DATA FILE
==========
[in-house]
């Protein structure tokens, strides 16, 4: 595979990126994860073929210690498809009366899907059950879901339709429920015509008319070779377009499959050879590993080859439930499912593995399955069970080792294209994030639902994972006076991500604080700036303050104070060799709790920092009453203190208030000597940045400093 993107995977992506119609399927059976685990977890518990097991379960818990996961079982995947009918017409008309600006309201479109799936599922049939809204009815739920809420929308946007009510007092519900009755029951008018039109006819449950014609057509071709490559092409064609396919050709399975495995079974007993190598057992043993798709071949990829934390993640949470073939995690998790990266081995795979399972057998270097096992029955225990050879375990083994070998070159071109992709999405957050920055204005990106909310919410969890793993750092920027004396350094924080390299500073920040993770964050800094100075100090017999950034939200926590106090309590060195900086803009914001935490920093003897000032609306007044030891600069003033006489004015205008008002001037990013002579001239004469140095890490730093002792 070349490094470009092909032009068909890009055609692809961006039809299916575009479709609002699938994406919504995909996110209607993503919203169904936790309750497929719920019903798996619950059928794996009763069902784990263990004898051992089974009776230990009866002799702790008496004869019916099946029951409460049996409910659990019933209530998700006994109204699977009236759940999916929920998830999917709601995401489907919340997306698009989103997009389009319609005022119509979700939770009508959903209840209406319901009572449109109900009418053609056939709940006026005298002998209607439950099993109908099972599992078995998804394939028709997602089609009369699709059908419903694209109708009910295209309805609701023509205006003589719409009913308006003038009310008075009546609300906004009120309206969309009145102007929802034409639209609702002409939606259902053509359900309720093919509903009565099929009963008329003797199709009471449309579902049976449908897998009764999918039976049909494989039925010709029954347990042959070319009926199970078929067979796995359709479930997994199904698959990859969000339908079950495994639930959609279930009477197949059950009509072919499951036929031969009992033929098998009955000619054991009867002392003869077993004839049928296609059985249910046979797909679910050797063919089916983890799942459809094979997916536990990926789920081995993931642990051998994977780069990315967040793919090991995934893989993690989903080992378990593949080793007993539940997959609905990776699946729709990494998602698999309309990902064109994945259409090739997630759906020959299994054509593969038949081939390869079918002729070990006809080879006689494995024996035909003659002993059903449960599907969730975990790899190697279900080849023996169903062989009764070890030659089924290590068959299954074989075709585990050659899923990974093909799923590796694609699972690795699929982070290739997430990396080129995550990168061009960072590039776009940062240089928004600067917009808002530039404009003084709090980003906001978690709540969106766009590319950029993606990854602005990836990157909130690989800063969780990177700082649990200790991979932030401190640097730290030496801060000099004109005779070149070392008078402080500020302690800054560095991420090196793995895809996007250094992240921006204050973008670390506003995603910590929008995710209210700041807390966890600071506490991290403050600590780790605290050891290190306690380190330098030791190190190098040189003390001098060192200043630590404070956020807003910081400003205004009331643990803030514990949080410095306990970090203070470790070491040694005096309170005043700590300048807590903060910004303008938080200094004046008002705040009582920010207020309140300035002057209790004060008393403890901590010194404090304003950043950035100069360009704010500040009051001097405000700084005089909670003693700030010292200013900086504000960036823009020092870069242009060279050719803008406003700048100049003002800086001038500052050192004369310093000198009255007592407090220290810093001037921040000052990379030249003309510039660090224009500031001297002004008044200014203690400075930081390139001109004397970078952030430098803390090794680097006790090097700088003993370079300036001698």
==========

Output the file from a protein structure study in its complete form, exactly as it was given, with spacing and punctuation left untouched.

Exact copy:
[in-house]
């Protein structure tokens, strides 16, 4: 595979990126994860073929210690498809009366899907059950879901339709429920015509008319070779377009499959050879590993080859439930499912593995399955069970080792294209994030639902994972006076991500604080700036303050104070060799709790920092009453203190208030000597940045400093 993107995977992506119609399927059976685990977890518990097991379960818990996961079982995947009918017409008309600006309201479109799936599922049939809204009815739920809420929308946007009510007092519900009755029951008018039109006819449950014609057509071709490559092409064609396919050709399975495995079974007993190598057992043993798709071949990829934390993640949470073939995690998790990266081995795979399972057998270097096992029955225990050879375990083994070998070159071109992709999405957050920055204005990106909310919410969890793993750092920027004396350094924080390299500073920040993770964050800094100075100090017999950034939200926590106090309590060195900086803009914001935490920093003897000032609306007044030891600069003033006489004015205008008002001037990013002579001239004469140095890490730093002792 070349490094470009092909032009068909890009055609692809961006039809299916575009479709609002699938994406919504995909996110209607993503919203169904936790309750497929719920019903798996619950059928794996009763069902784990263990004898051992089974009776230990009866002799702790008496004869019916099946029951409460049996409910659990019933209530998700006994109204699977009236759940999916929920998830999917709601995401489907919340997306698009989103997009389009319609005022119509979700939770009508959903209840209406319901009572449109109900009418053609056939709940006026005298002998209607439950099993109908099972599992078995998804394939028709997602089609009369699709059908419903694209109708009910295209309805609701023509205006003589719409009913308006003038009310008075009546609300906004009120309206969309009145102007929802034409639209609702002409939606259902053509359900309720093919509903009565099929009963008329003797199709009471449309579902049976449908897998009764999918039976049909494989039925010709029954347990042959070319009926199970078929067979796995359709479930997994199904698959990859969000339908079950495994639930959609279930009477197949059950009509072919499951036929031969009992033929098998009955000619054991009867002392003869077993004839049928296609059985249910046979797909679910050797063919089916983890799942459809094979997916536990990926789920081995993931642990051998994977780069990315967040793919090991995934893989993690989903080992378990593949080793007993539940997959609905990776699946729709990494998602698999309309990902064109994945259409090739997630759906020959299994054509593969038949081939390869079918002729070990006809080879006689494995024996035909003659002993059903449960599907969730975990790899190697279900080849023996169903062989009764070890030659089924290590068959299954074989075709585990050659899923990974093909799923590796694609699972690795699929982070290739997430990396080129995550990168061009960072590039776009940062240089928004600067917009808002530039404009003084709090980003906001978690709540969106766009590319950029993606990854602005990836990157909130690989800063969780990177700082649990200790991979932030401190640097730290030496801060000099004109005779070149070392008078402080500020302690800054560095991420090196793995895809996007250094992240921006204050973008670390506003995603910590929008995710209210700041807390966890600071506490991290403050600590780790605290050891290190306690380190330098030791190190190098040189003390001098060192200043630590404070956020807003910081400003205004009331643990803030514990949080410095306990970090203070470790070491040694005096309170005043700590300048807590903060910004303008938080200094004046008002705040009582920010207020309140300035002057209790004060008393403890901590010194404090304003950043950035100069360009704010500040009051001097405000700084005089909670003693700030010292200013900086504000960036823009020092870069242009060279050719803008406003700048100049003002800086001038500052050192004369310093000198009255007592407090220290810093001037921040000052990379030249003309510039660090224009500031001297002004008044200014203690400075930081390139001109004397970078952030430098803390090794680097006790090097700088003993370079300036001698």